4A_490 / 2017, Judgment of February 2, 2018
A v. IAAF, Appeal against the arbitral awards of the Court of Arbitration for Sport (CAS) of November 29, 2016 (CAS 2016/O/4469) and from July 18, 2017 (CAS 2017/A/4949).
The Background Facts
The case involved a Russian international-level track-and-field athlete (the Athlete, the Appellant) who was suspected for anti-doping rule violations with two parallel procedures opened against her, one for the presence of a prohibited anabolic steroid, that led to a decision by her national federation (All-Russia Athletic Federation, or “ARAF”) and which was subsequently appealed before the CAS by the IAAF, and a second procedure based on her biological passport and the indirect detection of doping based on a variety of her blood samples over several years.
The particularity of the case is that it fell within the period of time in which the Athlete’s national federation (ARAF) was suspended from IAAF membership.
According to the relevant provision of the IAAF Competition Rules (Article 38 thereof), the IAAF considered that the suspension of the Athlete’s national federation entailed the application of a rule submitting her case to a Sole Arbitrator at the CAS since the federation would not be in a position to conduct a hearing in a timely manner.
The case was then brought before a Sole Arbitrator of the CAS, where the Athlete merely contested the tribunal’s jurisdiction and, in appeal, before a three-member Panel of the CAS.
The Appeal to the Federal Tribunal
Interpretation of Article 38 IAAF Competition Rules
In appeal to the Swiss Federal Tribunal, the Athlete challenged both the first-and the second CAS Awards, considering that the CAS wrongly accepted its jurisdiction to hear the case.
The Athlete considered that the Sole Arbitrator lacked jurisdiction since the IAAF Rules provided for the first instance proceedings by the national federation and the jurisdiction of the Sole Arbitrator was reserved to cases where the national instance “failed to complete” its obligations. Since the federation was suspended, the national tribunal was not even given the opportunity to deal with the case and therefore no such failure could be established.
Principle of subsidiarity and appeal against (only) the final decision
The Federal Tribunal swiftly rejected the appeal that was directed at the (first-instance) award of the Sole Arbitrator as inadmissible, since the principle of subsidiarity imposes an appeal only against the final decision, and the Sole Arbitration decision was subsequently brought before the CAS in appeal (at 2.5).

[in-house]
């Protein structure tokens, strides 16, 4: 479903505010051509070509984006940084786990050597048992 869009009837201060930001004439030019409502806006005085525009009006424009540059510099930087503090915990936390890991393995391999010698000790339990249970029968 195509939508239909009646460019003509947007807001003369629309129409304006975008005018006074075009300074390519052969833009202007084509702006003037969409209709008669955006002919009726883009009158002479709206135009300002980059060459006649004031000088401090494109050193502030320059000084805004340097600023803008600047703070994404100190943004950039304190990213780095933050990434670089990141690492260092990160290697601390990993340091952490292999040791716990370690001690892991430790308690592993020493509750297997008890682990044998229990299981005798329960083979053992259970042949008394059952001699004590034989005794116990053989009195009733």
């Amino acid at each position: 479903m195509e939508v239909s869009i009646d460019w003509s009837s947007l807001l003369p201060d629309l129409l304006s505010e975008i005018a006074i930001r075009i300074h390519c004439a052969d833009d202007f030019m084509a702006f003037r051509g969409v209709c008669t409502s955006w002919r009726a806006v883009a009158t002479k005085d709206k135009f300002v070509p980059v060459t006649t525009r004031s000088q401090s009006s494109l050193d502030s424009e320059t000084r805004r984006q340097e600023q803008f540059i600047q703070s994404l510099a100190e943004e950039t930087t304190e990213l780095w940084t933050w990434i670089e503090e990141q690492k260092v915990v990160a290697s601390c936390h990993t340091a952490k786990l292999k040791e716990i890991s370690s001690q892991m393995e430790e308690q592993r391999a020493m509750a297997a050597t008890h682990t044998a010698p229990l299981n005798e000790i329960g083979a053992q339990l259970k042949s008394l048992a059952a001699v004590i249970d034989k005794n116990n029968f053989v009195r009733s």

Interpretation of Article 38 IAAF Competition Rules according to the principle of trust
After repeating the well-established jurisprudence on the interpretation of arbitration clauses according to the principles of statutory interpretation (with references, among others, to the Platini Judgment), the Federal Tribunal considered that, since the Athlete did not contest the formal validity of the arbitration agreement, the principle of utility had to be applied and give the arbitration agreement a scope in accordance with the will of the parties.
The pertinent provision, namely Article 38.3 of the IAAF Competition Rules, aims to provide the affected Athlete with a request for a hearing before a national federation, and then a timely internal decision, which can subsequently be appealed against to the CAS. For this purpose, the provision foresees a two-month period for the performance of the requested hearing (“If the Member fails to complete a hearing in two months […]”) and then the timely issuance of a decision within a reasonable time limit (“[…] or, if having completed a hearing, fails […]”, whereby the IAAF can set time limits, if necessary (“[…] the IAAF may impose a deadline for such event.”). The transfer of the case to the Sole Arbitrator of the CAS is provided in case these time limits are not met.
The Federal Tribunal endorsed the Arbitral Tribunal’s focus on ARAF’s suspension in its conclusion that the ARAF would be incapable to carry out a timely disciplinary procedure against the Athlete. In this respect, it would be unnecessary to grant a deadline to ARAF and therefore the Respondent had the right to bring the dispute directly to the CAS.
Furthermore, the Federal Tribunal considered that the Athlete failed to show in which respect an internal procedure by the IAAF would have been preferable compared to the Sole Arbitrator of the CAS, by repeating that the judicial instances of a federation are not “true arbitral tribunals” and their decisions are mere expressions of will of the associations involved.
Note: the original judgment (4A_490/2017 of February 2, 2018 ) is available in German at the website of the Swiss Federal Tribunal www.bger.ch. The English translations of the international arbitration decisions rendered by the Swiss Federal Tribunal (from French, German and Italian) are available on the website www.swissarbitrationdecisions.com , operated jointly by Dr. Despina Mavromati and Dr. Charles Poncet as a service to the international arbitration community.